Protect young children from pests and pesticides in childcare centres
In British Columbia, there are approximately 6,000 licensed childcare centres and 1,050 licensed adult and child residential care facilities, serving several tens of thousands of young children. Many childcare centres may have unwanted “guests” such as hitchhiking bedbugs, in addition to other pests including rodents, spiders, cockroaches, ants and flying insects. This results in the use of chemicals that can be potentially dangerous to children.
In California, a survey of 637 licensed childcare facilities found that 90 percent of centres reported at least one indoor or outdoor pest problem and that many of the childcare providers had used pesticides. A national survey of licensed American childcare centres show that children are potentially at risk of pesticide exposure at such facilities.
Children are particularly vulnerable to pests and pesticides due to their behavior and physiology. They tend to explore things and often reach the less “busy” areas that are likely contaminated with pests and pesticides. They spend more time on the floor and could have direct contact with pesticides. They have frequent hand-to-mouth contact, and eat, drink, and breathe more than adults; these factors could result in a bigger dose of toxic chemicals per body size. Children are sensitive to pesticides as their immune system and organs are usually less efficient at detoxifying chemicals.
Research has shown that childhood leukemia, asthma, and behavioural and neurodevelopmental disorders were associated with early childhood exposures to pesticides.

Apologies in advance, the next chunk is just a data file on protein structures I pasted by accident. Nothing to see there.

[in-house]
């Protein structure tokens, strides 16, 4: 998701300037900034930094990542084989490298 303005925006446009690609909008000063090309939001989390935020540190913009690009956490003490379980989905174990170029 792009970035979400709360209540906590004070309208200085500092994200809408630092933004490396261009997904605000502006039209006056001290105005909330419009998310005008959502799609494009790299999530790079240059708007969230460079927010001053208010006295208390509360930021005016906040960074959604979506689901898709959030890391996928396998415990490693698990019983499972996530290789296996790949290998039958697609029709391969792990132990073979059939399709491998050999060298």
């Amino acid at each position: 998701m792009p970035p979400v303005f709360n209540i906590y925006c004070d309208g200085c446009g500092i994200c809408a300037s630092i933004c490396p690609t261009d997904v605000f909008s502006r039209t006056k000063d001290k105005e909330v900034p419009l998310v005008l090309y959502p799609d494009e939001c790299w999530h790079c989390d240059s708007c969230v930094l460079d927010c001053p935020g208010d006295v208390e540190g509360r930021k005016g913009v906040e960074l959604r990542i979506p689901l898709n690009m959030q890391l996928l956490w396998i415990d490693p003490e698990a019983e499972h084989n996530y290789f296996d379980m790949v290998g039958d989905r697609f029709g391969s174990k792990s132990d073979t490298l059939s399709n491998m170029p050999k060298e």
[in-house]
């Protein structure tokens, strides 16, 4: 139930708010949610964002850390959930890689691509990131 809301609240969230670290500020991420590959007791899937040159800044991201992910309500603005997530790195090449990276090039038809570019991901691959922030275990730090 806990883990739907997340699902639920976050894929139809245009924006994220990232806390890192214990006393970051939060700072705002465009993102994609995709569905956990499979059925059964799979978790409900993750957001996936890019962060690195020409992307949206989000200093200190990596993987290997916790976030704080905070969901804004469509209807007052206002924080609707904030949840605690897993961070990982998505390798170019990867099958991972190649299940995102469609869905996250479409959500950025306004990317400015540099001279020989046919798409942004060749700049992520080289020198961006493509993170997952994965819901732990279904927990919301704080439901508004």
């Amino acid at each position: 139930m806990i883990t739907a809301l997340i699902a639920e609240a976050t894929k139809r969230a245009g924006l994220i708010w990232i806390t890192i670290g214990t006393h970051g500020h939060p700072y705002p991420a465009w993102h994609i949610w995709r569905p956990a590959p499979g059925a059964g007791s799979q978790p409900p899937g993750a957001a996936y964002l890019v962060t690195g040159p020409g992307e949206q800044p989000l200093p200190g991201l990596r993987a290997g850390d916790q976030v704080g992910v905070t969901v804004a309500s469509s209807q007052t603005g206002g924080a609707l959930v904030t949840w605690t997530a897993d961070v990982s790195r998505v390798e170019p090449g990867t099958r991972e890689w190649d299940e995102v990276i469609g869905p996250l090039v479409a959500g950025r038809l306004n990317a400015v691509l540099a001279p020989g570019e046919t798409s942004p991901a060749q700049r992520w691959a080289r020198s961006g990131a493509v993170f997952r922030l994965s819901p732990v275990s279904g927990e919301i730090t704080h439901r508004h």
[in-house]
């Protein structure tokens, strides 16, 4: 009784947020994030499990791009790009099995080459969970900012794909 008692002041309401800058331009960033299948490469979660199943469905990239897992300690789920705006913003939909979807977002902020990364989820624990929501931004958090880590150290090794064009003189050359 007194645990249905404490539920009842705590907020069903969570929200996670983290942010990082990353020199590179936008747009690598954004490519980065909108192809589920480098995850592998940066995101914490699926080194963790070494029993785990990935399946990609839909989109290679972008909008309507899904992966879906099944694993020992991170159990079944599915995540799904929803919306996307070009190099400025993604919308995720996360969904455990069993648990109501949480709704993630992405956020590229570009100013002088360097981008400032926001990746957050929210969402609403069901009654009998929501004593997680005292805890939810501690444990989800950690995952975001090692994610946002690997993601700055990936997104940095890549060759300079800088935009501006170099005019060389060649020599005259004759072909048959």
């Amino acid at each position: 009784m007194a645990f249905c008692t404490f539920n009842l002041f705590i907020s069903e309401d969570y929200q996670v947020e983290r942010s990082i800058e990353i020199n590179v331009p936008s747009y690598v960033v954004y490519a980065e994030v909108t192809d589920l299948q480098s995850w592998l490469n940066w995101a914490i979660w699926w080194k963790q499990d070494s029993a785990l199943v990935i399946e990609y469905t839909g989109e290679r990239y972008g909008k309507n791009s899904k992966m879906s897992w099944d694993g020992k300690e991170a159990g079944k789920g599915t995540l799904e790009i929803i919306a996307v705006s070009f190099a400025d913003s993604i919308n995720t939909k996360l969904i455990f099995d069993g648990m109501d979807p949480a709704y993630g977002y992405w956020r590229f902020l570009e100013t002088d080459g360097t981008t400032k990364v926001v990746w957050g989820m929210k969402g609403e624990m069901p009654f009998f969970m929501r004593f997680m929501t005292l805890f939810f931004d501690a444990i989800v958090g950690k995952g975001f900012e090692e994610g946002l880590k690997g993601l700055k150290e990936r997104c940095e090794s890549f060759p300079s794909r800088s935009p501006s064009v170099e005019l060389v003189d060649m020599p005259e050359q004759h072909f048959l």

Integrated pest management (IPM) specifically targeted at childcare settings is the best approach to minimizing the exposure of children to pests and pesticides. In recent years, childcare-based IPM programs have been implemented successfully in several states in the U.S.
IPM is a relatively safe pest control method as its primary focus is pest prevention by eliminating the underlying conditions for pests.
British Columbia has the Integrated Pest Management Act in place, which requires the use of IPM on all public land and by all commercial pesticide applicators.
It is time for British Columbia to partner with stakeholders to focus on childcare centers for the health and safety of children and require by law to use IPM to control pests indoor and adjacent outdoor areas. An important first step should be to conduct a survey similar to California for pest problems and pesticide exposure in B.C. childcare centres.
Parents can also help to protect their children by encouraging their childcare providers to implement an IPM program.